Since 9/11, one of the most dominant issues in American politics has been: what exactly is a war on terror and who is in charge of it? Previous books on this topic have fallen off the horse on either side: on the right, making military actions under the Bush administration equal to previous declared wars and ceding too much war-making power to the presidency or on the left, requiring congressional approval for any national security steps at all, contradicting much of American historical precedent. Weinberger presents a vel understanding of the Declare War clause of the Constitution (Article 1, Section 8), filtering it through the AUMFs passed by Congress since 9/11 and concluding that the Presidency has wide latitude and automy in the overseas theaters, but t on the domestic front.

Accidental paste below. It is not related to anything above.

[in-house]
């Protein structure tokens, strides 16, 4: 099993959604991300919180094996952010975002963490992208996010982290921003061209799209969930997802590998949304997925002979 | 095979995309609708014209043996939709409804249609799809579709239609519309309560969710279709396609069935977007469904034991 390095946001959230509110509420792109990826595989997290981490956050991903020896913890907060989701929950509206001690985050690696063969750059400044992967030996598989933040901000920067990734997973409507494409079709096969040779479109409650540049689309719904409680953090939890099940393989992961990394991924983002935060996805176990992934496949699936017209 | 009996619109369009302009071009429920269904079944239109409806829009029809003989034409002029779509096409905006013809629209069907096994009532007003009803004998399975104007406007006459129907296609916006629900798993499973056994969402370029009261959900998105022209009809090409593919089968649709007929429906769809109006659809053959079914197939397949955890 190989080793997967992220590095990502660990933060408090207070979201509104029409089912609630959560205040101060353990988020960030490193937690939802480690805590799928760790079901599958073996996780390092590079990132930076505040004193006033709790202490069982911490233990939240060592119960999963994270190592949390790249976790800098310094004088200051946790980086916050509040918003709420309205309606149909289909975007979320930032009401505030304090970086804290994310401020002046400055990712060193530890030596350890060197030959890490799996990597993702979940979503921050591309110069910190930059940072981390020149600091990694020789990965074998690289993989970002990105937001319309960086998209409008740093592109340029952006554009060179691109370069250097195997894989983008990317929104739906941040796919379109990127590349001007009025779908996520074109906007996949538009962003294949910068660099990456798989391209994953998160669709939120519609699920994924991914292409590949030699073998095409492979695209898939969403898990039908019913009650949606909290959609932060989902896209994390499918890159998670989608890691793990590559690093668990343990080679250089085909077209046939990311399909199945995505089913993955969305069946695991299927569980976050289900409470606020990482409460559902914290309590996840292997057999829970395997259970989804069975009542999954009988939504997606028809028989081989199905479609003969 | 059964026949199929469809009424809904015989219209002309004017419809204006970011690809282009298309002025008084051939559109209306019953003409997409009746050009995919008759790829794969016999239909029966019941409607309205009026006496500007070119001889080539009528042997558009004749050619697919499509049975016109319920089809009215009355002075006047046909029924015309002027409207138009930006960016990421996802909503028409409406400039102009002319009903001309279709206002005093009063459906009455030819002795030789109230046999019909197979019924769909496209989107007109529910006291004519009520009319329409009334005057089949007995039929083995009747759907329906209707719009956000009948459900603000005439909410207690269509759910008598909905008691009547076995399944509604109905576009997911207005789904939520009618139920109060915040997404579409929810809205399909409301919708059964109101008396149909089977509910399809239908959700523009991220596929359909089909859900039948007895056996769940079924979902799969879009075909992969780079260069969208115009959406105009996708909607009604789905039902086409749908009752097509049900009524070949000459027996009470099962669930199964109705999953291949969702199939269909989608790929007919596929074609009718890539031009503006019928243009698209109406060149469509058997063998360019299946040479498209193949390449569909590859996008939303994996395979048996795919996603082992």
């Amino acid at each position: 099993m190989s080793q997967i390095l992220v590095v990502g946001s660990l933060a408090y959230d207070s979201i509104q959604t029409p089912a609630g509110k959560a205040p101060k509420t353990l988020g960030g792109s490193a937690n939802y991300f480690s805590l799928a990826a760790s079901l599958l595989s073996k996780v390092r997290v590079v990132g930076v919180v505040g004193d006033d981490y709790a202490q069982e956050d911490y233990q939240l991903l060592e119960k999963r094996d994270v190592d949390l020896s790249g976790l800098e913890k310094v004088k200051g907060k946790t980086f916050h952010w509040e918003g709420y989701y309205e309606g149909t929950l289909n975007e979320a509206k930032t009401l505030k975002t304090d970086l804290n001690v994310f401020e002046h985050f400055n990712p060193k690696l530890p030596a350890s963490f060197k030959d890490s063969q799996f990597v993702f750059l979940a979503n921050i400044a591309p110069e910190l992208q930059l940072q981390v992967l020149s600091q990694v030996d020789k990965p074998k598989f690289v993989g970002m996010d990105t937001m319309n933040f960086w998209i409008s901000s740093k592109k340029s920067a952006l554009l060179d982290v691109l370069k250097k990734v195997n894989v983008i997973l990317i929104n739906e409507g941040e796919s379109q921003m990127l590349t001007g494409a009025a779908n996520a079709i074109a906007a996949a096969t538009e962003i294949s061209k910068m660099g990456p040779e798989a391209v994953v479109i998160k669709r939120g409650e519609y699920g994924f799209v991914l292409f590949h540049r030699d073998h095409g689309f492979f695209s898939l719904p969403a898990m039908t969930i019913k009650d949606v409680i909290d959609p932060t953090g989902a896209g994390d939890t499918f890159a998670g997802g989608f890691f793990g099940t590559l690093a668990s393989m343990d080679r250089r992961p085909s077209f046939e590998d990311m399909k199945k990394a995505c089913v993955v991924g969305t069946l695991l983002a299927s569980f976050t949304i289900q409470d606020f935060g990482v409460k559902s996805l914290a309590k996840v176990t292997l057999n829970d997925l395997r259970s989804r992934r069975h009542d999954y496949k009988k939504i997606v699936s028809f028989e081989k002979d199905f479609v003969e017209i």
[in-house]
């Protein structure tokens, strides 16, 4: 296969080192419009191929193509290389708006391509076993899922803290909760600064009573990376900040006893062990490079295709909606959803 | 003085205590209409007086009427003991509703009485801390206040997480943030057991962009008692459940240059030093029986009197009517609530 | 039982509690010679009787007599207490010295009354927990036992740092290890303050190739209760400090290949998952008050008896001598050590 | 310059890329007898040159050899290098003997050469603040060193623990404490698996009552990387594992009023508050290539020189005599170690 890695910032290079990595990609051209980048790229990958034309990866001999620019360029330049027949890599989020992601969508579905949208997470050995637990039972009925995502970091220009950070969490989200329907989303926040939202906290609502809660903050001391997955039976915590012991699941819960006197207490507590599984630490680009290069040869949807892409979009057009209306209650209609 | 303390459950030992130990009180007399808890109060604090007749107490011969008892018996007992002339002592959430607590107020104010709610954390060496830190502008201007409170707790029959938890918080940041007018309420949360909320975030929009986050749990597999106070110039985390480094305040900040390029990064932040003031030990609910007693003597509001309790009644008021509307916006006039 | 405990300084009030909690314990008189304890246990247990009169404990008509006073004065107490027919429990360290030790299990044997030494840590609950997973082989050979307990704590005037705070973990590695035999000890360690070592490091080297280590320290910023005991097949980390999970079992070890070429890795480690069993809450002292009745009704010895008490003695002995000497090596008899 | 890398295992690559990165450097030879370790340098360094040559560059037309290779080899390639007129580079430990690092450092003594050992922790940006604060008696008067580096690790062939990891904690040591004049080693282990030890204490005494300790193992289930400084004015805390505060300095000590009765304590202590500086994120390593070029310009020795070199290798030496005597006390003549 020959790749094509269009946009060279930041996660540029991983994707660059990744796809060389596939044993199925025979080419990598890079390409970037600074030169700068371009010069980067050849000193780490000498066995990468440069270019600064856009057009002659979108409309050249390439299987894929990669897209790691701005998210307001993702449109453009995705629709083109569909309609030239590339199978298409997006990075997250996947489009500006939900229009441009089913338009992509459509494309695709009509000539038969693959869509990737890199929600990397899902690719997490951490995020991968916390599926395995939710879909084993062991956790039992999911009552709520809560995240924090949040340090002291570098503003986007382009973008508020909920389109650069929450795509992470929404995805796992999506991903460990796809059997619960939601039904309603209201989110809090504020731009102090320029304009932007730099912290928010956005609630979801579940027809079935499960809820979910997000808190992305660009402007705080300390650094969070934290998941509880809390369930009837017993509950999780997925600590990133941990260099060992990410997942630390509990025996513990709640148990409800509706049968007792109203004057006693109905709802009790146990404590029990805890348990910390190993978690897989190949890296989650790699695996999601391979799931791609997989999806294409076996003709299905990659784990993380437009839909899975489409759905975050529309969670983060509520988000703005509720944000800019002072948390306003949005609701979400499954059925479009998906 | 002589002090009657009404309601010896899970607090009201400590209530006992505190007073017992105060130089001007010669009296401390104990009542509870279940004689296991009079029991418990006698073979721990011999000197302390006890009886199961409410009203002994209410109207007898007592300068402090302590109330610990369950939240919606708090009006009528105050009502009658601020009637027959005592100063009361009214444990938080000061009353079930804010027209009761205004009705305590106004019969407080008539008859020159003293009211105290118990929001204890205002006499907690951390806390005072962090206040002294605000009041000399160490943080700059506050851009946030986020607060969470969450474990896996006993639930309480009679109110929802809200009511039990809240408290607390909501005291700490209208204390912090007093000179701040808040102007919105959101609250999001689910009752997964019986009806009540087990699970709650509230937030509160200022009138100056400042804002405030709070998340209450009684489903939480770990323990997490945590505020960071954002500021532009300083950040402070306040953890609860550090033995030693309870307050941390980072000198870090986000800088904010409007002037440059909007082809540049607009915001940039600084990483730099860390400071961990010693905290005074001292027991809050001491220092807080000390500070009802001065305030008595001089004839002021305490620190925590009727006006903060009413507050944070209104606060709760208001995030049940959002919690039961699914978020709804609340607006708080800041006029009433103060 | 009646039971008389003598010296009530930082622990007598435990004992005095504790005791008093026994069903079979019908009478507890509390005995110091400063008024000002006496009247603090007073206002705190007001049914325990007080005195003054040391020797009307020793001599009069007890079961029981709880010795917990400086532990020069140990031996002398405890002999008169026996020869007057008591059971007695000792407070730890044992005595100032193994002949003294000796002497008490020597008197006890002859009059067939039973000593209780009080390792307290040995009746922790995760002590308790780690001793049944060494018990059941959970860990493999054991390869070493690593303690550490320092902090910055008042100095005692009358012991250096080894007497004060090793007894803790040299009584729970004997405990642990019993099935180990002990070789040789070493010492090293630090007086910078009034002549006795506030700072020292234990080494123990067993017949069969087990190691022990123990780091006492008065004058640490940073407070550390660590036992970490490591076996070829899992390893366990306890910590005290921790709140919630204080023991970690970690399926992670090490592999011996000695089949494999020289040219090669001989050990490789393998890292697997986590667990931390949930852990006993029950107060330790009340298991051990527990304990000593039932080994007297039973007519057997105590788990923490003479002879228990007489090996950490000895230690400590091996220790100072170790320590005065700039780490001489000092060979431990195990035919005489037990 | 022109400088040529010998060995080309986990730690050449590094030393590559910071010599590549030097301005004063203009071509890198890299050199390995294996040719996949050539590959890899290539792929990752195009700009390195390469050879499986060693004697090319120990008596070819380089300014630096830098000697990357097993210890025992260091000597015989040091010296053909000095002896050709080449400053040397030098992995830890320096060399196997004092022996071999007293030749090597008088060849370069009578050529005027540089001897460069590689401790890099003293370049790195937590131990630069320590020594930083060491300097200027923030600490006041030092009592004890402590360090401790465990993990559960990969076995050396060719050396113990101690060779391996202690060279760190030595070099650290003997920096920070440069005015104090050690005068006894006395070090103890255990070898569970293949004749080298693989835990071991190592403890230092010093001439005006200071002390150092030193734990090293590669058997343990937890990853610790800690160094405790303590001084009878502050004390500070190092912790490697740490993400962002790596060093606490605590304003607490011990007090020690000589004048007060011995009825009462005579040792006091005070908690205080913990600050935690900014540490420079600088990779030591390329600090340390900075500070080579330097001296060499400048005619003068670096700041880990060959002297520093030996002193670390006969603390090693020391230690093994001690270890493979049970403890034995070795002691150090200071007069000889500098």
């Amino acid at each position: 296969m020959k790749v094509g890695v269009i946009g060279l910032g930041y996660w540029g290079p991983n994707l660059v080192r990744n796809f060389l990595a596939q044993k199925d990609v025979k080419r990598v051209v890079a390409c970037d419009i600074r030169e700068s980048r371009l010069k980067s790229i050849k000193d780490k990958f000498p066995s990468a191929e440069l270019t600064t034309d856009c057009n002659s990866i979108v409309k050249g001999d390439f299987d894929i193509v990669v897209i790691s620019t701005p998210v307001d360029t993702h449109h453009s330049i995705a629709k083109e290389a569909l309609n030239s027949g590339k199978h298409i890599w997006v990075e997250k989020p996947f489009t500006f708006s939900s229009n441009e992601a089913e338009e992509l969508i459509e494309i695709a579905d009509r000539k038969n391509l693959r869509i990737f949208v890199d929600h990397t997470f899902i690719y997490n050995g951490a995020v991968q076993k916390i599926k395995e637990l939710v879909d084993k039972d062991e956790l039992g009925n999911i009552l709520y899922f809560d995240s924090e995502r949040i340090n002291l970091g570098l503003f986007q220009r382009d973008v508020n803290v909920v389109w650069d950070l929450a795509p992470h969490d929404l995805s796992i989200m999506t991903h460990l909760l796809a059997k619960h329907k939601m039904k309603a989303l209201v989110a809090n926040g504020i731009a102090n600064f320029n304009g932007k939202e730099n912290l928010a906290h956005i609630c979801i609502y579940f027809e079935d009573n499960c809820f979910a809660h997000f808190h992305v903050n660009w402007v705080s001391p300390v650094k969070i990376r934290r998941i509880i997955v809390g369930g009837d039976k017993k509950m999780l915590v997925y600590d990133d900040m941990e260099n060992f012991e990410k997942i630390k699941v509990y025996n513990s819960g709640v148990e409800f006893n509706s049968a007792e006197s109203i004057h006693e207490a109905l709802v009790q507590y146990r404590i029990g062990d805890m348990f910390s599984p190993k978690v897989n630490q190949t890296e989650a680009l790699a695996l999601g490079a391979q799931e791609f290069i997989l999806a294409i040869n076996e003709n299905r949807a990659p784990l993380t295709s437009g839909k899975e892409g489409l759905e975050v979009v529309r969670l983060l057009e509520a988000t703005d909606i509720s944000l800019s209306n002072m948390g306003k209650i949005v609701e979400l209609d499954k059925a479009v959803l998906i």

Seth Weinberger is Assistant Professor at the University of Puget Sound. He teaches courses on international relations, U.S. foreign policy, international security, terrorism, constitutional law, and political philosophy. He has also spent several weeks in Israel and the Palestinian Territories in 2007 as a fellow with the Defense of Democracies, studying how Israel deals with similar issues.